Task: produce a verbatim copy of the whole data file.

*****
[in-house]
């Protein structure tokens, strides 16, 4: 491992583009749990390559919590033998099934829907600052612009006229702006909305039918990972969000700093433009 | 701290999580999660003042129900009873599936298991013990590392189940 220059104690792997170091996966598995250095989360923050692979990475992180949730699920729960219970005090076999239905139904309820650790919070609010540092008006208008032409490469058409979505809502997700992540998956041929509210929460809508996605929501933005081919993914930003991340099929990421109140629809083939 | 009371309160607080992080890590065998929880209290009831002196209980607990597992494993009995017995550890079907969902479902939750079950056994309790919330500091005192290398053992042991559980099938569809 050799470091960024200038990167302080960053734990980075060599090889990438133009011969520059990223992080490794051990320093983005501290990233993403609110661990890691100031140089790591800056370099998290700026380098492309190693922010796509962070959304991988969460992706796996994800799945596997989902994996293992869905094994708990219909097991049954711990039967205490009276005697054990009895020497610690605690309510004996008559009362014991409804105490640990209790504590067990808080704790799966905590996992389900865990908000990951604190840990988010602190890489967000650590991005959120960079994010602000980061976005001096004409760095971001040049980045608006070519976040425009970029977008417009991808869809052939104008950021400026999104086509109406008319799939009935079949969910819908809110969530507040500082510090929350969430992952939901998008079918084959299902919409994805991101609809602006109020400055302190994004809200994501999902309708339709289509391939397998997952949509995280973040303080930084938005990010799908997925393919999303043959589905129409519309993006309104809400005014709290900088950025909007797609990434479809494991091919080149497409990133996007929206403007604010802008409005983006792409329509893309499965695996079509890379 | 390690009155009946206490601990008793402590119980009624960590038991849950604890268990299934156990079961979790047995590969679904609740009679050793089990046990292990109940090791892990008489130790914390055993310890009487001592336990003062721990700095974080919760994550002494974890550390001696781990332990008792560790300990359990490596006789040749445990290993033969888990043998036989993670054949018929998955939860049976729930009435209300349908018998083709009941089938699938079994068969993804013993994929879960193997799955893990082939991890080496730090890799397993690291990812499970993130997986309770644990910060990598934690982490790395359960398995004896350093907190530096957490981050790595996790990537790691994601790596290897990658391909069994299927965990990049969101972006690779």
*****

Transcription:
[in-house]
């Protein structure tokens, strides 16, 4: 491992583009749990390559919590033998099934829907600052612009006229702006909305039918990972969000700093433009 | 701290999580999660003042129900009873599936298991013990590392189940 220059104690792997170091996966598995250095989360923050692979990475992180949730699920729960219970005090076999239905139904309820650790919070609010540092008006208008032409490469058409979505809502997700992540998956041929509210929460809508996605929501933005081919993914930003991340099929990421109140629809083939 | 009371309160607080992080890590065998929880209290009831002196209980607990597992494993009995017995550890079907969902479902939750079950056994309790919330500091005192290398053992042991559980099938569809 050799470091960024200038990167302080960053734990980075060599090889990438133009011969520059990223992080490794051990320093983005501290990233993403609110661990890691100031140089790591800056370099998290700026380098492309190693922010796509962070959304991988969460992706796996994800799945596997989902994996293992869905094994708990219909097991049954711990039967205490009276005697054990009895020497610690605690309510004996008559009362014991409804105490640990209790504590067990808080704790799966905590996992389900865990908000990951604190840990988010602190890489967000650590991005959120960079994010602000980061976005001096004409760095971001040049980045608006070519976040425009970029977008417009991808869809052939104008950021400026999104086509109406008319799939009935079949969910819908809110969530507040500082510090929350969430992952939901998008079918084959299902919409994805991101609809602006109020400055302190994004809200994501999902309708339709289509391939397998997952949509995280973040303080930084938005990010799908997925393919999303043959589905129409519309993006309104809400005014709290900088950025909007797609990434479809494991091919080149497409990133996007929206403007604010802008409005983006792409329509893309499965695996079509890379 | 390690009155009946206490601990008793402590119980009624960590038991849950604890268990299934156990079961979790047995590969679904609740009679050793089990046990292990109940090791892990008489130790914390055993310890009487001592336990003062721990700095974080919760994550002494974890550390001696781990332990008792560790300990359990490596006789040749445990290993033969888990043998036989993670054949018929998955939860049976729930009435209300349908018998083709009941089938699938079994068969993804013993994929879960193997799955893990082939991890080496730090890799397993690291990812499970993130997986309770644990910060990598934690982490790395359960398995004896350093907190530096957490981050790595996790990537790691994601790596290897990658391909069994299927965990990049969101972006690779």